I haven’t been sleeping well lately. I wake up at 3 at 4. Sometimes unprovoked, sometimes when the neighbors across the street turn on their floodlight and my bedroom windows glow silver behind the curtains, crosshatched with the veiny limbs of the tree in the front yard. I rarely try to will myself back to sleep. Instead, I rise and read or write until I drift off again. I pet Walter, who snores or purrs or snurrs beside me undisturbed. I’ve always had an unsettled affection for 4am, going back to the days in which I was more likely to see it coming from the other side. There’s a long, dark quiet to the hour. A touch of menace before the first notes of birdsong, the last dark shadows before the pale of dawn. The world of the inbetween.
Broadly, I think I live in the world of the inbetween. In between plague and protest, between denial and despair, between dread and something not quite like acceptance, but maybe its second cousin . There are people marching through a pandemic for justice in masks and just across the road are barefaced revelers, queued up for brunch cocktails, seemingly oblivious to the world around them. In between there’s me in the house, living roughly the same version of quarantine life I have for the past ninety-eight days, occasional trips to the supermarket aside.
At the beginning I thought the quarantine would be an inbetween too. I guess it is, but the parameters are, if anything, more unclear. It used to be I was waiting for it to be safe. I was waiting for a curve to flatten. I was waiting for a cure. Now? I don’t know what I’m waiting for exactly. All those things, to be sure, but with a big fat if and an asterisk because are those things even relevant or possible? I’m waiting to rejoin the world. I miss the world. Mine feels quite small, no matter how many nights someone drops by the deck for quick chat or a socially distanced drink. I’m waiting for each new sign of reckoning with collective horror show of history. I’m waiting for what comes next. I’m waiting for July. I’m waiting for August. I’m waiting for my still-living grandmother’s forthcoming funeral. I’m waiting to see how long it takes before I get COVID. I’m waiting to see if I can wait it out. I’m not sure I’ll be able to. I’m waiting to make sure I don’t give it to anyone else once I do. I’m waiting. And waiting. And waiting some more.
It’s comforting to think that most of the world is similarly muddling through the inbetween, but I’m increasingly aware that this is not the case. Remember when we were all this together? How tragically hilarious did that end up being, right? My close friends, my neighbors, my social network may mostly be keeping close to home, save the occasional well-masked foray through a march or to the outside part of the garden store. We feel like rebels when we sit eight feet apart on people’s driveways and go home to use the bathroom. My town passed a mask ordinance. I don’t remember the last time I saw a human being inside a public space unmasked, but holy hell, do I ever live in a bubble. And I hear reports from even inside the bubble that people aren’t or don’t and I’m like, “Have I just stopped seeing? Am I just blind to the world outside the inbetween?”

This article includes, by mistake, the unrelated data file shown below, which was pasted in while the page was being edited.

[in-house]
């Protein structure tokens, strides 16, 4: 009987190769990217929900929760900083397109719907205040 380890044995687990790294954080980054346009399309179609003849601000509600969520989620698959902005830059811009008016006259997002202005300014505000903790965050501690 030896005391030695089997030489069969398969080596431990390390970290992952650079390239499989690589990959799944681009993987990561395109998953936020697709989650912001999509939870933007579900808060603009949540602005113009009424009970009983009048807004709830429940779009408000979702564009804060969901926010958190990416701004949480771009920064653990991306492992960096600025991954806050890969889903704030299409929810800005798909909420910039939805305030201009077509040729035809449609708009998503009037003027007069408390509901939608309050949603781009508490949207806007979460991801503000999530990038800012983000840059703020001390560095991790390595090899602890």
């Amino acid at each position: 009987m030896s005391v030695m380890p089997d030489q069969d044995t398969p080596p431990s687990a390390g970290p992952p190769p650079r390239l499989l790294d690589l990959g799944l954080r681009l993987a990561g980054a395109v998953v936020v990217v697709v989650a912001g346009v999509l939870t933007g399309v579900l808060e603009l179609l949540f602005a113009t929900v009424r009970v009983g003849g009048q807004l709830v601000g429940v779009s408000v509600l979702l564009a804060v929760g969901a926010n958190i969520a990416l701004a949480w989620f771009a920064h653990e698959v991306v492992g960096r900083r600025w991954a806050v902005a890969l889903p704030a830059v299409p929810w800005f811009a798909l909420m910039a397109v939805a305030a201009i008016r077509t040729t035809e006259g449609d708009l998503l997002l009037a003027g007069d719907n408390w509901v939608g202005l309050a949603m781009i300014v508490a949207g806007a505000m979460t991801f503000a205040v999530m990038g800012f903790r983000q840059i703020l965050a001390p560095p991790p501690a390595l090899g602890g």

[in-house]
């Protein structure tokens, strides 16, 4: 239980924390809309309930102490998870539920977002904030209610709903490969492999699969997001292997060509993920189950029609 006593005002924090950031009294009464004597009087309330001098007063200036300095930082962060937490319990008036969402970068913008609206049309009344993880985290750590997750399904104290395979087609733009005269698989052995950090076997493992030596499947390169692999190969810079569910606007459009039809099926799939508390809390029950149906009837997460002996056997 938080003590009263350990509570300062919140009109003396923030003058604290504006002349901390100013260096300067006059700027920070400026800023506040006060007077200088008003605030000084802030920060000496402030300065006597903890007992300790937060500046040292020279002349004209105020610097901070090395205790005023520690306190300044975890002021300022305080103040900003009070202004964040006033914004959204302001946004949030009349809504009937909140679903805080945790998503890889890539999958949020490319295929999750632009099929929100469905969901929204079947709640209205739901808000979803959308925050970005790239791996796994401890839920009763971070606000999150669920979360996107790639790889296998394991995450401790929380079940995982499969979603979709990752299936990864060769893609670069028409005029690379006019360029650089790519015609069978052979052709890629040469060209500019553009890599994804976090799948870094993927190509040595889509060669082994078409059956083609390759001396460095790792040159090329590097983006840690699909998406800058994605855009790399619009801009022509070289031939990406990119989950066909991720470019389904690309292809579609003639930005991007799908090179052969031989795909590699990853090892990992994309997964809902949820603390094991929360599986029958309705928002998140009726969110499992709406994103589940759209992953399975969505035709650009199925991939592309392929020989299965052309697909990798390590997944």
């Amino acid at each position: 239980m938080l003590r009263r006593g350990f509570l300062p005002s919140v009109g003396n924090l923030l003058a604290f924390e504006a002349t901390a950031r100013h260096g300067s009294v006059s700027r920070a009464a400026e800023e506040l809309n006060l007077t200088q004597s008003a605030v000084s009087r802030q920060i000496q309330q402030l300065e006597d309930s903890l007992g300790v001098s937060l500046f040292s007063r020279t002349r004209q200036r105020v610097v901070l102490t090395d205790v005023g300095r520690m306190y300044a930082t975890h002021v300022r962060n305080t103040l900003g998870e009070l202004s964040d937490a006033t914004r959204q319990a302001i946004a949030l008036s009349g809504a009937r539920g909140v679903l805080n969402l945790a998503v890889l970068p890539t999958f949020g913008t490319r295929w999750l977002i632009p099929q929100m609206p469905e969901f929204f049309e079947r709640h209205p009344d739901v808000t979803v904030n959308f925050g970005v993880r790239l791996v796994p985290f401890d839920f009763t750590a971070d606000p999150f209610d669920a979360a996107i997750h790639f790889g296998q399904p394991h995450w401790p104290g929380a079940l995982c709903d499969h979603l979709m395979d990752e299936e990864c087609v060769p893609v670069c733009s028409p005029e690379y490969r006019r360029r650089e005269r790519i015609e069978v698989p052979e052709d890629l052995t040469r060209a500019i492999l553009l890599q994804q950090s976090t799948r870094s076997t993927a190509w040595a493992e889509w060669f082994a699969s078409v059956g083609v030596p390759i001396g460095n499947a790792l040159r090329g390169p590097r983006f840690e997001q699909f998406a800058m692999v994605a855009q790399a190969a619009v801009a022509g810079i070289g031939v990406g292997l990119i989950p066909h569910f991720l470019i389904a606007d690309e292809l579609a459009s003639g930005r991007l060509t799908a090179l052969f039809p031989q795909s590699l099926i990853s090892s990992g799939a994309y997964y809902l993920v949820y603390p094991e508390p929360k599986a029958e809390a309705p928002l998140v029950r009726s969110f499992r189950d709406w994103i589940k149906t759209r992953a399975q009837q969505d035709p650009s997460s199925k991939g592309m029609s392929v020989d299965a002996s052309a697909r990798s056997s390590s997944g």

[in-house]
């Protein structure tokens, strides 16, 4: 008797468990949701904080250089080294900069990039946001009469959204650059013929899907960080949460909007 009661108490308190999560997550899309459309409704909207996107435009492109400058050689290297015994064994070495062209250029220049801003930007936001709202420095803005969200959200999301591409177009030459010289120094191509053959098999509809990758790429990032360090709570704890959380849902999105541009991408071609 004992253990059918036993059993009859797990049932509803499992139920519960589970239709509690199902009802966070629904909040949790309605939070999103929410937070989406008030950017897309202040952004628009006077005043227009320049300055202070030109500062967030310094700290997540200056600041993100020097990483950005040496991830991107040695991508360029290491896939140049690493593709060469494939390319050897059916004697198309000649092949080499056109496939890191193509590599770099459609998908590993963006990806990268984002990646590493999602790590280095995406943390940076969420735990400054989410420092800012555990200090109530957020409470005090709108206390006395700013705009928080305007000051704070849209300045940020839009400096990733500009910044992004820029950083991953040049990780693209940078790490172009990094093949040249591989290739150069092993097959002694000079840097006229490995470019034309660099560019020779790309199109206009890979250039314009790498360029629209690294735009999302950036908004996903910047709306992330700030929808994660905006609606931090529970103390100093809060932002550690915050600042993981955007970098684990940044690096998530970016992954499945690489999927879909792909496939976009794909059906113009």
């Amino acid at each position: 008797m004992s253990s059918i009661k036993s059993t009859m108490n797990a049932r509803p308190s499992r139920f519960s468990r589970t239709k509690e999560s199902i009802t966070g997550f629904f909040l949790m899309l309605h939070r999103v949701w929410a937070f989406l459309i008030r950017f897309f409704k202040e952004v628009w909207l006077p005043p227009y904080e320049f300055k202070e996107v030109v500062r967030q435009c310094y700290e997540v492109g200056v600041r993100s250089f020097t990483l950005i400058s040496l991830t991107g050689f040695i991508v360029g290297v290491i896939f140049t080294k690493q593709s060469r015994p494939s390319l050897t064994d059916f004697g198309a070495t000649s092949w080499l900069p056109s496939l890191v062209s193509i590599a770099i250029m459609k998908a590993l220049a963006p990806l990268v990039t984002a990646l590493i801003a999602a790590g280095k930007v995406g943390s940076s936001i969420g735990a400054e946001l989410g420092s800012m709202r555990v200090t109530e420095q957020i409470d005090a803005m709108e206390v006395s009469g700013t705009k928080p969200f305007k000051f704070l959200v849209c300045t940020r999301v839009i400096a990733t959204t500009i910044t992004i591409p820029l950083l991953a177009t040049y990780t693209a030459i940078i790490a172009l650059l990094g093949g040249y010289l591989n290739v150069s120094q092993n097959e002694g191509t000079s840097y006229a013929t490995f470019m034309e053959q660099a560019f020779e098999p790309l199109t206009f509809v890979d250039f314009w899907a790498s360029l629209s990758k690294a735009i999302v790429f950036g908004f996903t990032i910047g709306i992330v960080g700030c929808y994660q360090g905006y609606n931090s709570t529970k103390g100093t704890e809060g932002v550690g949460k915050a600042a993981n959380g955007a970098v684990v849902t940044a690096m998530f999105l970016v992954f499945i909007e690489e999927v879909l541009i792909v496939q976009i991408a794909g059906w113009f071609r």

Outside the inbetween the world is churning on. Here in Limbo, a place I understand to contain a Jimmy Cliff record, a thing I could never master at the roller rink and maybe some unchristened, medieval Italian babies if you’re Dante, nothing much is cooking save the six or seventh pot of chickpea curry I’ve made since March and a snurring cat. It sounds relaxing but it’s not really. Life in the inbetween is still too variable and undetermined. No matter what you do, you may still get buffeted around the in wake of everyone else’s decisions. You can follow the rules. You can wear your mask. You can barely leave the house in months and the numbers will still go up. You can talk at length about four centuries of white supremacy, in as much or as little detail required, and still you run into someone you kinda liked from high school on social media who wonders why they have to take down all the monuments. “I mean, what next? Will they rename Washington DC? It’s a slippery slope.” On some level, life in the inbetween is all about making peace with not knowing and trying not to be bitterly disappointed when you’re unhappily surprised. It feels like a waste of time. It feels like there is nothing, really, you can do. And the inbetween is like, “Oh hey, you’re just figuring this out? You’re adorable. Have a cookie.”
I want to end this on a hopeful note. And a hopeful note less ambiguous than “I think we’re headed squarely for another lockdown that will be largely unenforceable because at least half of the world operating outside the inbetween will refuse to respect it and the government doesn’t care.” So here you go: The Supreme Court did something beautiful yesterday. Change—actual real deal, long time coming change—feels like it’s in the wind. Peaches are in season. And most of us, many of us, here in the inbetween are doing the best we can, even as we keep trying to do better. It’s not enough and it won’t get us out of here tomorrow or next week or even next month. It won’t fix the world. But I guess it’s something.
Picture today is of one little corner of the world I miss, taken during a dusk so beautiful I literally cried, in Riomaggiore, in 2016.
As of this writing, 4, 260,420 have recovered from COVID-19.